Tuesday, 18 July 2006

A Tale of Two Cities

The past few days have found me unhappier than I have been in some time. The fact is that I think I might never be happy again. There are certain things that can happen in a man's life that will insure that happiness never again crosses his path, and I fear one of those tihngs has happened in mine.

Anyhow, today I thought I would discuss one of my favourite novels, A Tale of Two Cities by Charles Dickens (for those who have not read it or seen any of the movie adaptations, I have to warn you that there are spoilers ahead). Its title comes from the two cities in which the novel is set--London and Paris. A Tale of Two Cities takes place during the French Revolution, and Dickens pulled no punches in describing the horrors committed by both the revolutionaries and the French government (he drew upon The French Revolution: a History by Thomas Carlyle). Set in a two cities in a tumultuous time A Tale of Two Cities centres on two men who are nearly exact doubles in appearance, but quite unlike in personality. Sydney Carton, arguably the hero of the novel, is a cynical English lawyer with a bit of a drinking problem. Charles Darnay is a romantic French noble with as much elegance and class as Carton lacks. It is their misfortune that they both fall in love with the same woman, Lucie Manette, daughter of the prominent Doctor Manette.

The central theme of A Tale of Two Cities is perhaps duality. This is even seen in its opening words, "It was the best of times, it was the worst of times..." It can be seen in the two settings of the book, London and Paris. London is the relatively peaceful, civilised centre of the British Empire. On the other hand, Paris is positively in chaos, this being the height of the Reign of Terror. It is also seen in the two primary female characters. Lucie Manette is gentle caring, and loving, while Madame DeFarge is the French Revolution personified--brutal, sadistic, and vengeufl. The theme of duality becomes much more obvious in the book with the introduction of Sydney Carton and Charles Darnay, two men who look very much alike but differ in their characters. Initially, Carton seems to be the inferior of the two. Although he could have been a truly great man (and one has to wonder if he wouldn't have been had he won Lucie), as a lazy, alcoholic barrister Carton seems a stark contrast to Darnay's honour and courage. Ultimately, however, it is Carton who performs the ultimate act of heroism in the novel. When Darnay is captured by the revolutionaries and sentenced to the guillotine, it is Carton who takes his place and ultimately dies in in his place (his final words, "Tis a far, far better thing that I do than I have ever done..." are perhaps the most famous final words of any character in any medium). There have been those who have read into Carton's sacrifice a continuation of the novel's themes of redemption and renewal. They interpret Carton in his sacrifice as having become a Christ-like figure dying for the happiness of others and in effect becoming immortal himself. I disagree. Carton's act was not so much Christ like as it was romantic. Carton died at the guillotine to insure the continued happiness of the woman he loves; his sacrifice was the ultimate expression of his love for her. In the case of Carton's death, Dickens was using the theme of redemption and renewal to show how even the most pathetic charcter (in this case, Sydney Carton) can be transformed by love into something more.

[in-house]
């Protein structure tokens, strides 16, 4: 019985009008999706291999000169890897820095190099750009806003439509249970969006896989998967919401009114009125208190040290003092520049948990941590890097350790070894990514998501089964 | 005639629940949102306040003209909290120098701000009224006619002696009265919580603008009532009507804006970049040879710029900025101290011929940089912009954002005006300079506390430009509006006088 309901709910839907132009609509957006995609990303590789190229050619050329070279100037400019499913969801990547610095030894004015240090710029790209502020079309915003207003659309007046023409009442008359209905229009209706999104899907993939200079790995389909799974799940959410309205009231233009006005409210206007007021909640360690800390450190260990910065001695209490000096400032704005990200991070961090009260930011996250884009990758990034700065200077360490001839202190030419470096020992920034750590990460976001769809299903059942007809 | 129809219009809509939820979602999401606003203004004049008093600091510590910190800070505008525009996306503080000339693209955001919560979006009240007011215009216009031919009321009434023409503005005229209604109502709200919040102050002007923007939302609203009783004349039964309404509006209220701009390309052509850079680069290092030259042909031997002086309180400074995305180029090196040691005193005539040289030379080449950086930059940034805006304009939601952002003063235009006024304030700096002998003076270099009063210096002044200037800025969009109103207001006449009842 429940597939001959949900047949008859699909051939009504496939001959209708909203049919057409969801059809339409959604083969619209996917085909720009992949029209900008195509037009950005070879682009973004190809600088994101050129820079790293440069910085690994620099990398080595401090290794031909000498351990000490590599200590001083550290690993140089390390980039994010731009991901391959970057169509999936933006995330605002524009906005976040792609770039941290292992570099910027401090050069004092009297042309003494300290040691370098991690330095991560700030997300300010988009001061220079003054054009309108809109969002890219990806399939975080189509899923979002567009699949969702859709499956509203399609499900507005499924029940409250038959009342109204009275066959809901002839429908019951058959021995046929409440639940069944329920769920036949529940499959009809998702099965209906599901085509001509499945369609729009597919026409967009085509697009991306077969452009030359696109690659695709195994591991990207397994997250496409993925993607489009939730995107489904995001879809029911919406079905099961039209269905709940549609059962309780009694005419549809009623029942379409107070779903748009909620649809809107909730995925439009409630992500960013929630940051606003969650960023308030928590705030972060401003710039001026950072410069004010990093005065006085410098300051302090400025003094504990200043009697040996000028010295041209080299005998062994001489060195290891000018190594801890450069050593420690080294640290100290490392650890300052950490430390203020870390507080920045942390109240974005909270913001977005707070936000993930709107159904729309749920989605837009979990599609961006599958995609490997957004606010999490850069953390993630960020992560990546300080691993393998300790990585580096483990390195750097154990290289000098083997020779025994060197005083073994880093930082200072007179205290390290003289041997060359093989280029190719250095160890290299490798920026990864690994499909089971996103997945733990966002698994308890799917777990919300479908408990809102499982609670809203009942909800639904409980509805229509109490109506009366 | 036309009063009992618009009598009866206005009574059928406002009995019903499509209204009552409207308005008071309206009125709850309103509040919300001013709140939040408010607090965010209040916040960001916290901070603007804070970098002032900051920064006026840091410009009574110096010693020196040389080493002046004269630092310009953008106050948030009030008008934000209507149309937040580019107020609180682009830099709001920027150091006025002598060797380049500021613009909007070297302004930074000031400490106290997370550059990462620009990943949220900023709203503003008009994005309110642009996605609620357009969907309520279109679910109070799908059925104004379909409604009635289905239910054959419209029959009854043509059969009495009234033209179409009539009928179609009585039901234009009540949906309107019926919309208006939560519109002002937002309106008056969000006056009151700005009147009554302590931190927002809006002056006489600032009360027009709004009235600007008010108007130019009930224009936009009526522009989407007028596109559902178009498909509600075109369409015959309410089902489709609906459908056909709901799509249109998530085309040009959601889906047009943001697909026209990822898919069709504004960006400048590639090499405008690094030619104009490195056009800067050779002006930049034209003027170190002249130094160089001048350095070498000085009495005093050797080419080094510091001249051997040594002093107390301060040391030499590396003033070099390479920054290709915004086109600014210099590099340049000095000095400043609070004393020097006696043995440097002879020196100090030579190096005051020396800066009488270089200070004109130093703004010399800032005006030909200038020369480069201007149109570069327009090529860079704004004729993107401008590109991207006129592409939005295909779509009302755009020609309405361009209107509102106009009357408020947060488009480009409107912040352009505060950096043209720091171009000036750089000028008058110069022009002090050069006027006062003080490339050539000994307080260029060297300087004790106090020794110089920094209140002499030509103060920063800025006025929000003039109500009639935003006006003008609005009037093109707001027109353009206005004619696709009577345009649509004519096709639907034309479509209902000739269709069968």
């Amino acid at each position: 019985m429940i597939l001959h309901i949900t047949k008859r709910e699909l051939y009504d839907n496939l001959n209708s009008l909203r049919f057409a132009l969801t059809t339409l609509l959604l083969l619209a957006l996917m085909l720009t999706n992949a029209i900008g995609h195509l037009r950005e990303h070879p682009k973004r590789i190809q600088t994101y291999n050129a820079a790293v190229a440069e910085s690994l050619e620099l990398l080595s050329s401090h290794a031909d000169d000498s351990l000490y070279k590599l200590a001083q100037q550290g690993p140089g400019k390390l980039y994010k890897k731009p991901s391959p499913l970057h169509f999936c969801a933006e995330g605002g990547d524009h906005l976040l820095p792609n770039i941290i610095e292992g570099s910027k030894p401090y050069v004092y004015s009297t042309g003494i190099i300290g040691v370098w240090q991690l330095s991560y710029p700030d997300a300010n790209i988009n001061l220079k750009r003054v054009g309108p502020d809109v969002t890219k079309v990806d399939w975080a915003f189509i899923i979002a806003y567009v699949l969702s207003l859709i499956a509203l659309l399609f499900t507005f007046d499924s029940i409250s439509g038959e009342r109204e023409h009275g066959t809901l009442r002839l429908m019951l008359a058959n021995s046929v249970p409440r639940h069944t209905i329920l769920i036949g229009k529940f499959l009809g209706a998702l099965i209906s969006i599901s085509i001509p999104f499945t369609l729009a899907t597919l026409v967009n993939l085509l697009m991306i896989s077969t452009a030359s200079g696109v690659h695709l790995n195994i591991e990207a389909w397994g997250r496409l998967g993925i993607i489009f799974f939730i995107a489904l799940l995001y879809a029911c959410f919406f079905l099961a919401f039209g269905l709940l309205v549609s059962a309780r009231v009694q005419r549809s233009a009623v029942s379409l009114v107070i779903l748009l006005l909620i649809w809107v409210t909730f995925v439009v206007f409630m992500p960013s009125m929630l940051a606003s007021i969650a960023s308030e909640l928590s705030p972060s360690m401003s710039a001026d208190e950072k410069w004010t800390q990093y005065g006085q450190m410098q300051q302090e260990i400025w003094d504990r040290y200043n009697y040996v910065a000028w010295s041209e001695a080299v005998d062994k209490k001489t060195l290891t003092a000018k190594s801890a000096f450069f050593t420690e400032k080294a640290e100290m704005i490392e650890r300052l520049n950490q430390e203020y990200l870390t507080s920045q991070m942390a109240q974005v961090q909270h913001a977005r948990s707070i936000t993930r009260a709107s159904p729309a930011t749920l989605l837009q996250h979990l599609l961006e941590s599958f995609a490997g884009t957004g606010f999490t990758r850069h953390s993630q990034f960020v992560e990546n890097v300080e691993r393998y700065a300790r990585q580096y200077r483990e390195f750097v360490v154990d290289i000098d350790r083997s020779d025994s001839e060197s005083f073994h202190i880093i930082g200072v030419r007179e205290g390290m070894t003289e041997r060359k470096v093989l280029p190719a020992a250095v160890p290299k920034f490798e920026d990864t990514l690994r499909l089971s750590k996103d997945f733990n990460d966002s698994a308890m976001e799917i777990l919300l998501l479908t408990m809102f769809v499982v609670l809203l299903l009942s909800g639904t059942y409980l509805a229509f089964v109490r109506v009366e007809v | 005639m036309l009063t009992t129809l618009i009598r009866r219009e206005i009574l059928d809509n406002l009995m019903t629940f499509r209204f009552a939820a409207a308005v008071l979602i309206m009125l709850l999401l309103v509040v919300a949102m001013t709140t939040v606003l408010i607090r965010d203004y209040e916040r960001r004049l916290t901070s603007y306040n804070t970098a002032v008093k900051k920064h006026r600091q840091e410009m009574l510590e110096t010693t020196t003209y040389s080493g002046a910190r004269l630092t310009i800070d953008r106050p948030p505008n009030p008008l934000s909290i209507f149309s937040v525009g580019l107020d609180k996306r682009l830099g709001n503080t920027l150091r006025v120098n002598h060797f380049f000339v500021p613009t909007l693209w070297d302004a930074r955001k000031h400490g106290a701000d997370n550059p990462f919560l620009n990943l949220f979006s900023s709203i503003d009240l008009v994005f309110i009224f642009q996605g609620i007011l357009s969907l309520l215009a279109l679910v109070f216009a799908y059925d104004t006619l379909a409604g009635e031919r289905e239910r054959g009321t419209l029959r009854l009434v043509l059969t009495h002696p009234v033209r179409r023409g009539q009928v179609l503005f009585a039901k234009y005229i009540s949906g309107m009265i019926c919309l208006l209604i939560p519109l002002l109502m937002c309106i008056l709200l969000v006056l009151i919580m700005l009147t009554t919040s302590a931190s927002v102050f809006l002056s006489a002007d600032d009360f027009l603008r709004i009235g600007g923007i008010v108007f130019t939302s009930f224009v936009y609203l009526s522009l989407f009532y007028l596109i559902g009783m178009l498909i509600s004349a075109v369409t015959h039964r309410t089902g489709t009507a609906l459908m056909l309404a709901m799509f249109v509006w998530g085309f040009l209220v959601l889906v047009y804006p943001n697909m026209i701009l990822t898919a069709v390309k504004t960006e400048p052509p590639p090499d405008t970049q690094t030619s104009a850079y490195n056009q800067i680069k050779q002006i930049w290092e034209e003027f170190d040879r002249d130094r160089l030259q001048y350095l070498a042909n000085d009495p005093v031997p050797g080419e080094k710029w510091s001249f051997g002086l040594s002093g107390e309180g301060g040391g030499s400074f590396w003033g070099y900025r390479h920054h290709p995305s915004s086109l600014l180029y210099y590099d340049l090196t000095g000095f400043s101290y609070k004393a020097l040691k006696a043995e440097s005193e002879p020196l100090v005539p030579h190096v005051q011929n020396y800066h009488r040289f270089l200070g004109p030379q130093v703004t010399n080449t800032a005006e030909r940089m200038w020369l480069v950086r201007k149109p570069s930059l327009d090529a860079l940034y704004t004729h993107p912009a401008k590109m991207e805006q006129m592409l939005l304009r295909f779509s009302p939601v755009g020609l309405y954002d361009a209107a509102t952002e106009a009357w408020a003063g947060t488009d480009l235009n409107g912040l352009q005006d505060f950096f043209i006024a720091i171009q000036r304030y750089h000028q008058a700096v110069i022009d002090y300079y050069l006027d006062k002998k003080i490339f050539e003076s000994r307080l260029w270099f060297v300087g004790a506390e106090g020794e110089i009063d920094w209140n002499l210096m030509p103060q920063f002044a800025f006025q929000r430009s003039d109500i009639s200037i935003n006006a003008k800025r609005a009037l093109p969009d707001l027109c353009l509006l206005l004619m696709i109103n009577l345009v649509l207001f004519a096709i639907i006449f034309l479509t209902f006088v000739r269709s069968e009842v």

Carton is not the only character who experiences redemption and renewal in the novel, and the theme of redemption and renewal runs throughout the work. Dr. Manette is impisoned for eighteen months, during which time he has very nearly become a vegetable. Once released, however, Manette once more becomes a respected citizen and a man of distinction. Indeed, emphasising the theme of redemption and renewal in the novel, one character makes the statement that Manette has been "...recalled to life."

Another theme in the novel is that acts of evil can sometimes be committed in what otherwise just causes. Dickens clearly had some sympathy for the French people of the time. The evil Marquis Evremonde is clearly the sort of corrupt noble who thinks of nothing of the exploitation of the common man. It is not only nobles like Evremonde who commits atrocities, however, as Dickens also portrays the degradation commmitted by the revolutionaries during the Reign of Terror. Madame DeFarge is the personification of these atrocities. She thinks of nothing of sending innocents to the guillotine, simply because they are part of the aristocracy. In many ways, she is Evremonde's double--as sadistic and overbearing as he is.

A Tale of Two Cites is arguably one of Dickens' greatest novels and it was a change of pace for him. While many, if not most of Dickens' novels were set in his present day, A Tale of Two Cites is a historical novel set at the time of the French revolution. It is also one of Dickens' most tragic works--there is no happy ending to behad in A Tale of Two Cites. It is certainly well worth reading.

No comments: